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Looming Dangers in France

Published on: 24/02/2017

If there’s one key conclusion we can take away from the political scene of 2016, it is that anything is possible and polls based on “common sense” are not always true reflections of real conditions, as both the Brexit vote and Trump’s election proved. We should keep this in mind when discussing the developments in France where presidential elections will be held in April this year.

France, like the United States, is a presidential republic, i.e. the President is the main political figure. The country also boasts the sixth largest economy in the world, so its destiny has the potential to affect billions of people across the globe.

But this is France we’re talking about – everything is normal and peaceful there, right? Well, not really. Far-right leader Marine le Pen has risen to prominence in the last months, making a strong claim for the presidential seat. The possibility of her being elected President is feared by most politicians and economists around the world, in the same way Trump and Brexit were presented as undesirable.

The negative attitudes towards le Pen are based on her promised course of policy making. Le Pen has talked a lot about the dangers of immigration and would likely favor an immigration ban not that different from Trump’s controversial recent decision. She also supports the agenda of a “strong, independent” France, meaning an exit from the European Union and the eurozone. This is a scary scenario for many people, as France – together with Germany – has remained as one of the two major pillars supporting the European Union after the United Kingdom voted to leave. If Germany is left to handle Europe and the refugee crisis on its own, the future of the EU would be grim, to say the least.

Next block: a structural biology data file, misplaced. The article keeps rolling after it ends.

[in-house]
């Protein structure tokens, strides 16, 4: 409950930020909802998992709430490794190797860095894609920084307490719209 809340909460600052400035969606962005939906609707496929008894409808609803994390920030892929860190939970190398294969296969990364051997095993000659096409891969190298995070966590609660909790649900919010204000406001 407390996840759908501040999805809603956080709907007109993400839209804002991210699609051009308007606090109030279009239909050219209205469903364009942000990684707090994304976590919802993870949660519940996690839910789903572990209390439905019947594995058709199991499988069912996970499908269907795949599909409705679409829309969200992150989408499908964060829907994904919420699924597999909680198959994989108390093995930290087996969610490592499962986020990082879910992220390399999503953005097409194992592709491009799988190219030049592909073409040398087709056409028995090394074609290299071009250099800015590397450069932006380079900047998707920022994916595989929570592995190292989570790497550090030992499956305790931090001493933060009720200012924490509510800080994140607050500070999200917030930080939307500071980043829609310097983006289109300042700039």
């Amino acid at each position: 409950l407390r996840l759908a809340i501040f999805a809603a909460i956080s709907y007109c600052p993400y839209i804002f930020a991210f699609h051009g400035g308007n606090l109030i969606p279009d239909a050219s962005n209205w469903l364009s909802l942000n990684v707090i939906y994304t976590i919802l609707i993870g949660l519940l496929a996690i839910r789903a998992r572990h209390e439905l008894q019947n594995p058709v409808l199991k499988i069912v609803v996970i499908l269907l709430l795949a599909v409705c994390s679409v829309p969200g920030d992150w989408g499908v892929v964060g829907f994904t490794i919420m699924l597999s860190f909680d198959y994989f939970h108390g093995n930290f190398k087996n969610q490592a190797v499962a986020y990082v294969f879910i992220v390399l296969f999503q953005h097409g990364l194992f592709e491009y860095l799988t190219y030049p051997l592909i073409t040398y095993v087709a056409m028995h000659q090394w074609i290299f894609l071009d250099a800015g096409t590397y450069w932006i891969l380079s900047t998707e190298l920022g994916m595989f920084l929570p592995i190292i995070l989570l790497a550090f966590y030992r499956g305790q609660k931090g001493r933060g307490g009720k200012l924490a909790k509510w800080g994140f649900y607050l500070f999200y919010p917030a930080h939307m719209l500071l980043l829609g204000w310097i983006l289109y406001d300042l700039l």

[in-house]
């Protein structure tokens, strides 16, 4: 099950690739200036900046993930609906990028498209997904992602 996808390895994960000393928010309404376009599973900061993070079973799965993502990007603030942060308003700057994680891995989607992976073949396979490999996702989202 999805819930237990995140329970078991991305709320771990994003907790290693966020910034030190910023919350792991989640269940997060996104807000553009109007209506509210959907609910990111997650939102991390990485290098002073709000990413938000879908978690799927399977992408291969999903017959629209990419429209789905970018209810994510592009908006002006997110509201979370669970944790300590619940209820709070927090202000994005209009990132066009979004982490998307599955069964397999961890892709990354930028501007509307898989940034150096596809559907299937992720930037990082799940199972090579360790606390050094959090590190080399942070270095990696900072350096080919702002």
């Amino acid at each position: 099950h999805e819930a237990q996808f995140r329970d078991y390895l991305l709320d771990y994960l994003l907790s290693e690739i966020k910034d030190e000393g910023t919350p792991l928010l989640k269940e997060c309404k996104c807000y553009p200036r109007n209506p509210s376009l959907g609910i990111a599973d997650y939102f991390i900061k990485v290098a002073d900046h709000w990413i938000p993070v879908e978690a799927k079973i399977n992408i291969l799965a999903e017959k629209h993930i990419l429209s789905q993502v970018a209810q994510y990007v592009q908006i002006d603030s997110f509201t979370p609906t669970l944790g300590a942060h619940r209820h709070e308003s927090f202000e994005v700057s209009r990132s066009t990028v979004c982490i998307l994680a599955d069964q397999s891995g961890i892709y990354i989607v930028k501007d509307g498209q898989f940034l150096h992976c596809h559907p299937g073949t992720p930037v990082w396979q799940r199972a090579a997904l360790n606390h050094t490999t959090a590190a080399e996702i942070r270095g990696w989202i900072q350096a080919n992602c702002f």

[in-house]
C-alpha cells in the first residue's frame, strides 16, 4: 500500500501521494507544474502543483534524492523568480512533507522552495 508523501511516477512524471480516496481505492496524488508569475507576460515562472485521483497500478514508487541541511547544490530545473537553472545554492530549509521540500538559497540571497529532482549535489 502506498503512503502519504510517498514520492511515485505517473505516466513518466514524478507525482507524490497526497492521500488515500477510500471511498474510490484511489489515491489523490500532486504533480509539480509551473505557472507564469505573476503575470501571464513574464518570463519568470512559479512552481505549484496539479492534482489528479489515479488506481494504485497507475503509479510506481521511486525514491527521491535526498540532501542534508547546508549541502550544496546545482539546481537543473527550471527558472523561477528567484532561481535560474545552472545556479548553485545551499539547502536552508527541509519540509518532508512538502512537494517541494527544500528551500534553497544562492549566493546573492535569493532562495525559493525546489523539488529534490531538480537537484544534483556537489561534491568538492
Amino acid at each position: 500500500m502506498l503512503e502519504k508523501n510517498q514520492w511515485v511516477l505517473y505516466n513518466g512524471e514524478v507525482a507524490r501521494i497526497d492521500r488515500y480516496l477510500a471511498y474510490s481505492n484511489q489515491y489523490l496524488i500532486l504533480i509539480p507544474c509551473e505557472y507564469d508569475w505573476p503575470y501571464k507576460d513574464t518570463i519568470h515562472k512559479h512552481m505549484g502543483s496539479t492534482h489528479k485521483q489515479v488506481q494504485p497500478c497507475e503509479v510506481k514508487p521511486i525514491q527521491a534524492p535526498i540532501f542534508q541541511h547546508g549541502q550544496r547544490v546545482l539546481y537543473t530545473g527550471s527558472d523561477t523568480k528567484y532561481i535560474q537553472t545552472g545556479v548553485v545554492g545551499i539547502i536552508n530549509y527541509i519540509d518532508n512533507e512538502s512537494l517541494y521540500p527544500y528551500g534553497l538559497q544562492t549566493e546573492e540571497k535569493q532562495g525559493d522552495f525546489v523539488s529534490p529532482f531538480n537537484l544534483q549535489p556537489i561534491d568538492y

The already vulnerable euro has suffered further shocks in recent weeks due to le Pen’s increasing popularity – she is expected to be one of the two top candidates and might even win the elections. It has dropped to $1.05 and may sink lower in the coming days. The shock has spread toward French bonds and would likely take over the French stock market soon enough. Overall, investor interest is running away from France and its volatility, expected to last at least until the end of April.

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